Kosminis Vytis introduces the Single enclosure GNSS/GNSS+INS receivers designed to expand navigation and orientation capabilities for moving objects.
Kosminis Vytis offers multi-constellation multi-frequency the Newton receivers series in multiple hardware and software configurations.
The Newton series includes: Newton-1, Newton-2 and Newton-3 lines, each of which differs in the number of GNSS antenna inputs tailored to different requirements and applications. These receivers are equipped with the high precision high accuracy positioning technologies to provide accurate and reliable data. The Newton(s) can be supplemented with MEMS to implement Inertial Navigation System (INS). The use of the inertial sensor data fusion algorithms with GNSS data allows to determine the moving object orientation and position during short GNSS outages (dead reckoning functionality).
For integration into existing equipment, IP67 (enclosure) or OEM version are available (without enclosure).
The delivered package includes all the necessary cables for quickly connect receiver(s) to peripheral devices (PC).
GUI provides a software tool for easy setup, configuration, and data logging or viewing
GNSS measurements are code and carrier phase pseudoranges, SNRs, Doppler.
Raw IMU data are raw accelerometer, raw gyroscope, temperature.
Autonomous mode is a basic method of GNSS positioning, also known as standalone, absolute or SINGLE mode for Position, Velocity, Time (PVT) calculation. While using this method, the PVT (navigation solution) is obtained without usage of any external data (sources of augmentation or correction).
So, autonomous GNSS does not depend on receiving data via secondary data channels, and from this point of view, is reliable and more accessible.
SBAS mode allows improved the performance of GNSS receivers by regional Satellite Based Augmentation Systems (WAAS, EGNOS, GAGAN, MSAS, SDCM and other SBAS-compatible services).
PPP mode is a high accurate positioning mode. Current version of RTCM-SSR corrections supports so-called floating PPP, i.e. PPP with float ambiguities. The typical convergence time is between 20-35 minutes. PPP mode requires the use of dual-frequency measurements for estimation ionospheric delay, thus the use of dual-frequency antennas is a must for using PPP mode. The PPP convergence time depends on the quality of SSR corrections, satellite geometry, atmospheric conditions. The current version of RTCM SC-104 standard supports only GPS and GLONASS navigation systems.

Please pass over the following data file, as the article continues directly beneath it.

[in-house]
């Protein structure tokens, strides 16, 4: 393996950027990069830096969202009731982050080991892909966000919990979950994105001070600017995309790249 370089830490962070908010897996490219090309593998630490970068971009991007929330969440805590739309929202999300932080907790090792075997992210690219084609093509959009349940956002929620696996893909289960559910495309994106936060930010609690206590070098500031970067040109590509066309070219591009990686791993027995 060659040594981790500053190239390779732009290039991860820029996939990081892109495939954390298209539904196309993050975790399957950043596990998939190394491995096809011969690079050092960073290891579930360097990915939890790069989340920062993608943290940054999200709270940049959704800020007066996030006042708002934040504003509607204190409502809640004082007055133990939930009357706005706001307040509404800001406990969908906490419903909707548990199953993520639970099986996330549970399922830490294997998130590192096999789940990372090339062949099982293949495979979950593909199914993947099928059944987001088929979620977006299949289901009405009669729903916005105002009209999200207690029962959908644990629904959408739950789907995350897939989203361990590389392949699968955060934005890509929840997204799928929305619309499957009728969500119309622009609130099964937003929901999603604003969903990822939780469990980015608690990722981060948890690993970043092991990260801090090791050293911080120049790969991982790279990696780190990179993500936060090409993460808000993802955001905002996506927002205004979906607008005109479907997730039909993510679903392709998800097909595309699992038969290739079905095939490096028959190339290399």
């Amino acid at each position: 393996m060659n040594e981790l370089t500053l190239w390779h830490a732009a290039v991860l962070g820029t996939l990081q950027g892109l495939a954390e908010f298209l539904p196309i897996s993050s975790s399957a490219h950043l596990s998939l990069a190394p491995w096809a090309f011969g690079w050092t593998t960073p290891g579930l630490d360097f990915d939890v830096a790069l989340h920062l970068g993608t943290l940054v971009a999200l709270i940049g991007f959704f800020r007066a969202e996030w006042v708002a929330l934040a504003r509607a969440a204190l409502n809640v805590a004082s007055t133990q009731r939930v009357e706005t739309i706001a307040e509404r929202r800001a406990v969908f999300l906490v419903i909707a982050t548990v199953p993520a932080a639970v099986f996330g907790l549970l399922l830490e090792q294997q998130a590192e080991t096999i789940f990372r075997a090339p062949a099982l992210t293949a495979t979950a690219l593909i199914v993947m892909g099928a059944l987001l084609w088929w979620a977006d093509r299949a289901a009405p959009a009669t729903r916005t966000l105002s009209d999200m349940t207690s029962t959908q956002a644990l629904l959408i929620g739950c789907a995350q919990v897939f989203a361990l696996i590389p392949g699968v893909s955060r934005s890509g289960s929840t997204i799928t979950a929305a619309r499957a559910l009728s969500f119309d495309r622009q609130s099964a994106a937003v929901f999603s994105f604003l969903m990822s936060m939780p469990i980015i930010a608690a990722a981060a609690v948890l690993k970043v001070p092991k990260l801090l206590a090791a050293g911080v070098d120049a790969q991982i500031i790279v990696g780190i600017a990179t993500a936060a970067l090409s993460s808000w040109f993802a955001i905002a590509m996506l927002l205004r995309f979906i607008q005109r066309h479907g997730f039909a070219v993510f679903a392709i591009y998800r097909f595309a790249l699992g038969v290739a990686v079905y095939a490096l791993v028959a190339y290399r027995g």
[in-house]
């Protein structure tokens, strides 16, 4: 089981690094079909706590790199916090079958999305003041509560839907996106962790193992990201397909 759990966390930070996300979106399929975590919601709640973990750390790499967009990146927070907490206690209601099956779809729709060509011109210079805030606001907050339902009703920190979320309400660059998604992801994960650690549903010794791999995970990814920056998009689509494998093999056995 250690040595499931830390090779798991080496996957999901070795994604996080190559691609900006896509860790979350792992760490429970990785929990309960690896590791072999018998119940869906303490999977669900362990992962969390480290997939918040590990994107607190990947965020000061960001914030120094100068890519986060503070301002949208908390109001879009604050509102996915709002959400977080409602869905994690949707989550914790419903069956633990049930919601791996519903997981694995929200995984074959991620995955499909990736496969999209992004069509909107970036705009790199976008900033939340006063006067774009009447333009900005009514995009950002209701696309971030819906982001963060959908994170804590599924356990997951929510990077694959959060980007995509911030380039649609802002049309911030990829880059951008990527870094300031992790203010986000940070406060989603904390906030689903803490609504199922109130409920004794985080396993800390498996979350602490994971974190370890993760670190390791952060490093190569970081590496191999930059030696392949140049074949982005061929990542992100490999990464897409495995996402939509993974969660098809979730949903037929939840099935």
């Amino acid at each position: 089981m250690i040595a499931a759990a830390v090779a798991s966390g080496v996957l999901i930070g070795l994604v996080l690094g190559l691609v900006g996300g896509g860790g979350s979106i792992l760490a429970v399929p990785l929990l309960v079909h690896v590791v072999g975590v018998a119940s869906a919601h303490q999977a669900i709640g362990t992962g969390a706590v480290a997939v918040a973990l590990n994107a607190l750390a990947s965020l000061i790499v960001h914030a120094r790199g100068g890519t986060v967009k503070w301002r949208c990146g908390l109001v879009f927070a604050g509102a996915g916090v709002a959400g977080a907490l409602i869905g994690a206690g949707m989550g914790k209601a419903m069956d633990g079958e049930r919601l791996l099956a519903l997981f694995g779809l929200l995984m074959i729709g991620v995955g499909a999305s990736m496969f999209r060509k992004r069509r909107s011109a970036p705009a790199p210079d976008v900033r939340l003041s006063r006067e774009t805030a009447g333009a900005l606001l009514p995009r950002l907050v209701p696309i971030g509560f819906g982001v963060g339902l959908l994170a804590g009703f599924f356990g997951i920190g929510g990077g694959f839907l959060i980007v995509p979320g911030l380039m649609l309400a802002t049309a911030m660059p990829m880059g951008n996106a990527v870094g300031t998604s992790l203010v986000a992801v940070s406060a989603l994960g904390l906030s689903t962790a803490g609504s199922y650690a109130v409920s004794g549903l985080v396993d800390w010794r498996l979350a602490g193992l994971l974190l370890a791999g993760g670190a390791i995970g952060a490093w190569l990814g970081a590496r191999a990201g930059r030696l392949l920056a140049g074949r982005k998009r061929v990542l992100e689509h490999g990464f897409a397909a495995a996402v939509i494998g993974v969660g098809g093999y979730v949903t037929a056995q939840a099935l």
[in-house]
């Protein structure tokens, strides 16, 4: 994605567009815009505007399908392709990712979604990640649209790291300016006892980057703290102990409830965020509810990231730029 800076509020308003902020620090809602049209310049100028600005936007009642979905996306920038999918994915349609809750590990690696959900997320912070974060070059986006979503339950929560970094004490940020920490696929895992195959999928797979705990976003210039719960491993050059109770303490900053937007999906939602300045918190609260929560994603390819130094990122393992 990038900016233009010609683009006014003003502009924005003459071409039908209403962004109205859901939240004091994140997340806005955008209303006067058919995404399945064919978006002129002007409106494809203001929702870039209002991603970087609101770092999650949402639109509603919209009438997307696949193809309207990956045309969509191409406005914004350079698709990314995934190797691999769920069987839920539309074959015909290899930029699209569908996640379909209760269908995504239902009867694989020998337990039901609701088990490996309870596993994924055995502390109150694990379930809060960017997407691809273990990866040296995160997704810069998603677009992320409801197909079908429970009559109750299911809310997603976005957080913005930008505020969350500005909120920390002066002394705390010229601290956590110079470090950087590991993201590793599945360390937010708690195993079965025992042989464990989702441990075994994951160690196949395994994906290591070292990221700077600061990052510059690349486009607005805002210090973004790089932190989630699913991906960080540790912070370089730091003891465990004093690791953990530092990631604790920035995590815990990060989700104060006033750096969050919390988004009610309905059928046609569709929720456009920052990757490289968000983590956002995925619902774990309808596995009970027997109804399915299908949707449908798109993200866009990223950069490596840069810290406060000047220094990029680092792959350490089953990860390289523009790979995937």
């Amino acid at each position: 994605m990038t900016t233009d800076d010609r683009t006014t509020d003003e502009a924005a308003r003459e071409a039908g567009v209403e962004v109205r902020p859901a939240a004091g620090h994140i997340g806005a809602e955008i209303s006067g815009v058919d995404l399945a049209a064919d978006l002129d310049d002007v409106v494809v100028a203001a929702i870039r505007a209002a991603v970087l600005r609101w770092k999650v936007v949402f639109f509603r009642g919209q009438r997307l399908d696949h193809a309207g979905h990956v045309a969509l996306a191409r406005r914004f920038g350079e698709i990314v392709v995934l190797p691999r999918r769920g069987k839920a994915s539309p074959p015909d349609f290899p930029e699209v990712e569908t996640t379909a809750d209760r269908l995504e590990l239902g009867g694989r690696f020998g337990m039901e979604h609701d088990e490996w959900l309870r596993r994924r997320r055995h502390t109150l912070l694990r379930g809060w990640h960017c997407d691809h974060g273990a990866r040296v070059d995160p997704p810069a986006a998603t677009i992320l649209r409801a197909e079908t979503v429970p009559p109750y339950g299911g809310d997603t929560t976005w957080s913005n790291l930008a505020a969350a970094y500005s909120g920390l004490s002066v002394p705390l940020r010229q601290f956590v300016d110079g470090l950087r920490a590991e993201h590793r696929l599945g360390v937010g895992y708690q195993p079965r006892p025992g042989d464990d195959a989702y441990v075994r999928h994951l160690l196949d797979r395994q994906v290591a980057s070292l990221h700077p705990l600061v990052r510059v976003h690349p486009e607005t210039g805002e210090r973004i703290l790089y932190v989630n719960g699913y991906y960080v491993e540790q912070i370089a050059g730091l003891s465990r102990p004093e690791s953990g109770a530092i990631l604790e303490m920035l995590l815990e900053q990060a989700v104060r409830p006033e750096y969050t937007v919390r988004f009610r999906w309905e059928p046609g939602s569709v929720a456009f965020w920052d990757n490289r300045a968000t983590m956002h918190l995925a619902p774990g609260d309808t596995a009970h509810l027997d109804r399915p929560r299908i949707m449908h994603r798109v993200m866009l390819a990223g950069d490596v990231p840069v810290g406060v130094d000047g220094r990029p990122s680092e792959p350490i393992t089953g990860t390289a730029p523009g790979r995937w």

RTK rover mode is a differential positioning mode that requires a set of measurements received from the reference station (base station). Building the differences of measurements between the rover receiver and the reference station allows the rover receiver to effectively decrease the influence of the delays associated with ionosphere and troposphere as well as to get rid of the error related to satellite clocks. The position accuracy achievable by the receiver(s) depends on the baseline length, quality of GNSS measurements received from the reference station, atmospheric conditions, multipath environment etc.
RTK base mode assumes generation of GNSS measurements along with information about coordinates of the reference station and antenna type. In RTK base mode, the reference station generates the following RTCM messages: MSM7, 1005/1006, 1007/1008, 1230.
Multi-constellation and multi-frequency receivers are capable of calculating PVT by receiving satellite signals broadcast by multiple GNSS in multiple frequency bands.
The use of multi-frequency receiver is the most effective way to eliminate ionospheric delay in position computation.
Kosminis Vytis’ multi-constellation receiver(s) has access to signals from GPS, GLONASS, BeiDou, Galileo and NavIC constellations as well as to SBAS (EGNOS, WAAS, GAGAN, MSAS etc.). The use of several constellations leads to the fact that a larger number of satellites are visible, i.e. If the signal is blocked due to the operating environment, there is a high probability that the receiver can simply pick up a signal from another constellation, ensuring continuity and reliability of the GNSS solution.
Newton(s) simultaneously uses all supported GNSS in the navigation solution and raw measurements collection, additionally allowing the user to enable/disable GNSS constellations for tracking (user selectable GNSS constellations).
Inertial Navigation System (INS) is used to calculate the Position, Velocity and Orientation of a platform (object).
The Kosminis Vytis’ INS includes two main components: Inertial Measurement Unit (IMU) sensor and Computational Unit. The IMU is a sensor based on a microelectromechanical system (MEMS) consisting of a 3-axis accelerometer and a 3-axis gyroscope. Computational Unit provides the processing of raw IMU data. These relative measurements (INS) can accumulate drift errors over time. Therefore, INS is combined with GNSS (GNSS+INS) to provide reliable, highly accurate and high update rates positioning and orientation (attitude) in the most challenging environments even during GNSS outages.
In the Kosminis Vytis’ GNSS-aided INS receiver(s), the GNSS data and IMU data are fused by an Extended Kalman Filter (EKF) using a loosely coupled integration algorithm.
Initialization Methods are available (user-selectable):
– coordinates are from own antenna, velocities are considered equal to zero, roll and pitch are from accelerometer, the course (yaw) will determine itself in the process;
– coordinates are from own antenna, velocities are considered equal to zero, roll and pitch are from accelerometer, the course (yaw) is given by the user;
– all parameters are derived from the user command.
Inertial receiver(s) setting up is significantly simplified with the Lever Arm functionality.